• Aliasing: an effect that reduces the quality of images that are under-sampled.
  • Ambient lighting: lighting that is applied equally to all surfaces regardless of normal.
  • Antialiasing: a process for reducing aliasing.
  • Array buffer: a binding point that is used to specify a buffer that contains vertex attributes.
  • Attribute: a type of variable that is used to pass vertex-specific data to vertex shaders.



  • Camera matrix: a matrix that represents the transformation of the camera.
  • Clip space: a coordinate system that represents the rendering context on the interval [1,1][-1,1].
  • Clipped: not rasterized due to being outside of clip space.
  • Color buffer: a region of a framebuffer that holds color data.
  • Color space: a coordinate system that organizes the values of colors on the interval [0,1][0,1].
  • Cubemap: a type of texture that consists of six faces.


  • Depth buffer: a buffer that stores the depth of fragments.
  • Depth testing: the process by which fragments are only rasterized if they pass a test based on the depth buffer.
  • Diffuse lighting: directional lighting.
  • Directional lighting: lighting that comes uniformly from one direction.
  • Dot limit: the cosine of a limit.
  • Drawing buffer: the color buffer that contains the fragments that are rasterized to the rendering context.




  • GLSL: the OpenGL ES Shading Language; a strictly-typed language that runs on the GPU.
  • GLSL ES 3.00: the third version of GLSL; the version of GLSL that WebGL2 shaders use.


  • Half vector: a vector that sits halfway between two other vectors.



  • Limit: the angle from the direction of a cone to its sides.
  • Location: a pointer to a variable in a shader program.


  • Mip: a smaller version of a texture that is used to rasterize the texture at different sizes.
  • Mipmap: a collection of mips.
  • Multisampling: a form of antialiasing.


  • Normal: a unit vector that represents the direction that a surface is facing.
  • Normal matrix: the inverse transpose of the rotation portion of a transformation matrix.


  • OpenGL: the rasterization engine that WebGL is based on.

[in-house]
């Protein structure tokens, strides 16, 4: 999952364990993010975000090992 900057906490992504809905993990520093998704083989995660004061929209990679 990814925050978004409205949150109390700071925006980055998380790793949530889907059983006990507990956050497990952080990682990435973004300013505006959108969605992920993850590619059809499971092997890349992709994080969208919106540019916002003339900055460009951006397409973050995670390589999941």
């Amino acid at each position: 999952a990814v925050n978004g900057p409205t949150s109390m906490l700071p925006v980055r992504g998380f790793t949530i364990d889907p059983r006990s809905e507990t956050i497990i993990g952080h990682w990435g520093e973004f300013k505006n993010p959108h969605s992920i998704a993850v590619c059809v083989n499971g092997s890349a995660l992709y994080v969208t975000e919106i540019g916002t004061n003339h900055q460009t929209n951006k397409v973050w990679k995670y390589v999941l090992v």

• OpenGL ES 3.0: the third version of OpenGL; the version of OpenGL that WebGL2 is based on.
  • Orthographic projection: a projection that uses parallel lines to project its shape.


  • Peter panning: an effect resulting from adding a bias to fragment depth that causes shadows to appear slightly disjointed from their caster.
  • Perspective projection: a projection that scales its shape based on its distance from the camera.
  • Pixel: a discrete unit used to represent visual information.
  • Point lighting: lighting that extends in every direction from a point.
  • Polygon culling: the process by which only front-facing polygons are rasterized.
  • Primitive: points, lines, and triangles; shapes that are understood by computers.
  • Projection: a linear transformation from a vector space to itself.
  • Projection mapping: the process of projecting an image.
  • Projection matrix: a transformation matrix that applies a projection.



  • Sampler: a uniform that is used to sample a texture.
  • Scene graph: a general data structure that arranges the local representation of a graphical scene.
  • Screen space: a coordinate system that represents the rendering context on the intervals [0,x][0,x] and [0,y][0,y] for horizontal and vertical coordinates, respectively, where xx is the width of the rendering context in pixels and yy is the height of the rendering context in pixels.
  • Shader: a function that runs on the GPU.
  • Shader program: a pair of one vertex shader and one fragment shader that are linked together and used to rasterize primitives.
  • Shadow acne: a visual artifact resulting from the limited resolution of a shadow map.
  • Shadow map: a texture that contains depth data from the point of view of a light source.
  • Skybox: a cubemap that represents the background of a scene.
  • Specular lighting: lighting that results from light reflecting off of a shiny surface.
  • Spot lighting: lighting that extends in a cone.
  • Swizzling: the process of accessing the components of a vector using a specific shorthand syntax.


  • Texel: a texture element.
  • Texture: an array of data that can be randomly accessed.
  • Texture complete: the property of a texture that allows it to be rasterized.
  • Texture matrix: a modified view projection matrix that also converts from clip space to texture space.
  • Texture space: a coordinate system that represents a texture on the interval [0,1][0,1] from left to right, first pixel to last pixel.
  • Texture unit: a value that represents a texture and is passed to a shader program in its stead.
  • Tightly-packed: describes data in which the number of bytes from the start of one element to the next is the same as the byte size of the element.
  • Transformation matrix: a matrix that represents transformations.


  • Uniform: a type of variable that is uniform for each vertex.



  • WebGL: a rasterization engine that is designed to work in the browser.
  • WebGL2: the second version of WebGL.
  • WebGL API: the interface that allows JavaScript to interact with WebGL.
  • World matrix: a transformation matrix that represents the transformation of a node in a scene graph relative to the origin.
  • World view projection matrix: a matrix that transforms vertices to appear from the point of view of a camera.